The sugarcane aphid, Melanaphis sacchari, an exotic insect that has been in the US since 1997, suddenly developed large populations on Sorghum in Texas, in some cases causing losses of over 50 percent. For over a decade, the sugarcane aphid was present, but not a pest of note. The sugarcane aphid has a history in Asia and Africa where it is a sporadic pest of Sorghum. Some locations have problems, others do not. A number of factors are potentially relevant.
Host Resistance: There is evidence that Melanaphis sacchari, develop better on some varieties of sorghum. Has an insect resistance trait been inadvertently bred out of sorghum planted in Texas? This is one possibility but without knowledge of the basis of resistance and good markers the resistance hypothesis is difficult to test.
Adaptation: Aphids must avoid plant defense and be able get all their nutritional needs while feeding on a single plant. Aphids that feed on multiple species have a conditioning period when moving from one species to another. Aphid genes and aphid “biotypes” (aphids that have an adaptive set of genes) may be important. One biotype may thrive on sugarcane but not sorghum. Another may thrive on sorghum. Is a biotype involved? This hypothesis is difficult to prove without markers.
Symbionts: Aphids cannot survive without bacterial symbionts that colonize the aphid gut. Symbionts may metabolize plant toxins and synthesize important nutrients such as vitamins and amino acids. Some symbionts make substances that are secreted in aphid saliva and trigger a plant defensive response. The wrong symbiont strain can inhibit aphid colonization of a plant. A symbiont may thrive if the aphids is on one plant host but not another. A mutation in the symbiont or acquisition of a new symbiont (or strain) may adapt an aphid to a plant. Is a symbiont involved? Without good markers and knowledge of symbiont biology, this hypothesis is difficult to test.
Natural enemies: Beneficial insects including predators (such as lady beetles) and parasitoids can keep a population in check. Their effect is often unknown until they are inadvertently removed from the population. Is a key natural enemy involved?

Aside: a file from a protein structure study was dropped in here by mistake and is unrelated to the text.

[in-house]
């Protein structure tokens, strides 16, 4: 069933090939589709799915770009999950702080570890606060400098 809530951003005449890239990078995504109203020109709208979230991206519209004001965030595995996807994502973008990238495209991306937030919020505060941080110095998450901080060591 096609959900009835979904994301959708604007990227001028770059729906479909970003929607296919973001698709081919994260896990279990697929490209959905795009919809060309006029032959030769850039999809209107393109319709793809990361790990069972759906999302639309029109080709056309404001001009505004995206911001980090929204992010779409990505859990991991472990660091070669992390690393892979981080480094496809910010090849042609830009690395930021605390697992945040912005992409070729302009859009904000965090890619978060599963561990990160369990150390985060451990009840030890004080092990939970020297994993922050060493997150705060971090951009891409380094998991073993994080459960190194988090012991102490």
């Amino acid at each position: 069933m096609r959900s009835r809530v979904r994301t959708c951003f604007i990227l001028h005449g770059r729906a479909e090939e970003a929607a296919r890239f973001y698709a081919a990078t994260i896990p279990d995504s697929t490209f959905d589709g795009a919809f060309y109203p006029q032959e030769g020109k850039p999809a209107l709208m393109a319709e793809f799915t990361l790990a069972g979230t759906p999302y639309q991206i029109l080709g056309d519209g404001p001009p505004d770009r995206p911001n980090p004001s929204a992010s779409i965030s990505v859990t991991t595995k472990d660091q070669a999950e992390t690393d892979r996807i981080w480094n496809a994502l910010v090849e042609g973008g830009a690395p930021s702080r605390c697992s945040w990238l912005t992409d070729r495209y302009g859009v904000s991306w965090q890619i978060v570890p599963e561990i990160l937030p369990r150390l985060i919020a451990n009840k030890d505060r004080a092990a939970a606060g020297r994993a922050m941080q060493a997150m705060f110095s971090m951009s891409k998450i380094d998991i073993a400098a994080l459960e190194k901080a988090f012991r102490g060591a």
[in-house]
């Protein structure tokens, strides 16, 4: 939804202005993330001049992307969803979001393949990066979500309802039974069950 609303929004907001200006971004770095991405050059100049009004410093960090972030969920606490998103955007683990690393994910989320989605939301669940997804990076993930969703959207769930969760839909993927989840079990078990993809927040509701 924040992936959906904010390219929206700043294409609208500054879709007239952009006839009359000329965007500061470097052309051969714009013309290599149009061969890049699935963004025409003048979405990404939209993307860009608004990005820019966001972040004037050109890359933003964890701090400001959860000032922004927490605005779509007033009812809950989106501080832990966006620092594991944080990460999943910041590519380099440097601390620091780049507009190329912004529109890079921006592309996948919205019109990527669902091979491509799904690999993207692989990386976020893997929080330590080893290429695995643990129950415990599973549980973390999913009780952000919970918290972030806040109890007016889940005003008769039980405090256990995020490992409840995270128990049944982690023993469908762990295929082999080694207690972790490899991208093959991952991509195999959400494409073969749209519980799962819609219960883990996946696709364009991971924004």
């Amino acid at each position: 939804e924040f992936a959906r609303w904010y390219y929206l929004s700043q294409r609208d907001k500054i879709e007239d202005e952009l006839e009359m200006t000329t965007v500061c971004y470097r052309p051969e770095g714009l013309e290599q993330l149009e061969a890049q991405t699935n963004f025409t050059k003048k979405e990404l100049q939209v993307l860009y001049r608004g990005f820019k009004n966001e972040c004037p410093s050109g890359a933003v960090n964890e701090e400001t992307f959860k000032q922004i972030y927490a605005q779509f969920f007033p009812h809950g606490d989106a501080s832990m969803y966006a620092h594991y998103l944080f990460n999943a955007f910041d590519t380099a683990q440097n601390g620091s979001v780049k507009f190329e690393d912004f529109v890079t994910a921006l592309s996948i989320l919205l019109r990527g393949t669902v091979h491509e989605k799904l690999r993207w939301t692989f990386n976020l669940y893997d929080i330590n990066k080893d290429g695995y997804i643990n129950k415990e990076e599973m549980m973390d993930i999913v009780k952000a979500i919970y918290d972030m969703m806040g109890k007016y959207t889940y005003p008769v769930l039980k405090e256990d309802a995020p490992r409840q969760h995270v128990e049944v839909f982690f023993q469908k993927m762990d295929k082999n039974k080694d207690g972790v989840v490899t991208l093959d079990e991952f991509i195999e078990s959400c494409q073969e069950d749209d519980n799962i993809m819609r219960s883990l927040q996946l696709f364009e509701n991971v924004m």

Weather: Weather has a large effect on insect populations. Insects have an optimal temperature range where development is maximum. Too cool, too hot, too wet, too dry can all affect populations. Weather also affects natural enemies and can indirectly affect pest populations. Under some conditions, a natural enemy population could grow too slow to provide effective pest control.
Is the problem a one time perfect storm of weather conditions in 2013 that will on appear sporadically? Or has a change occurred to produce a more persistent problem?
The damage can result in significant losses, but pesticides are not a viable solution. The expense of pesticide applications subtracts from the profitability of growing, plus pesticides create other problems. The amount of money spent on identifying problems and developing solutions is dwarfed by the potential economic losses. Production of some crops has been abandoned in the past when insect problems could not be solved.
Entomologists will never run out of problems to address. The ability to find solutions depends on our knowledge base. This is one reason why we study insects.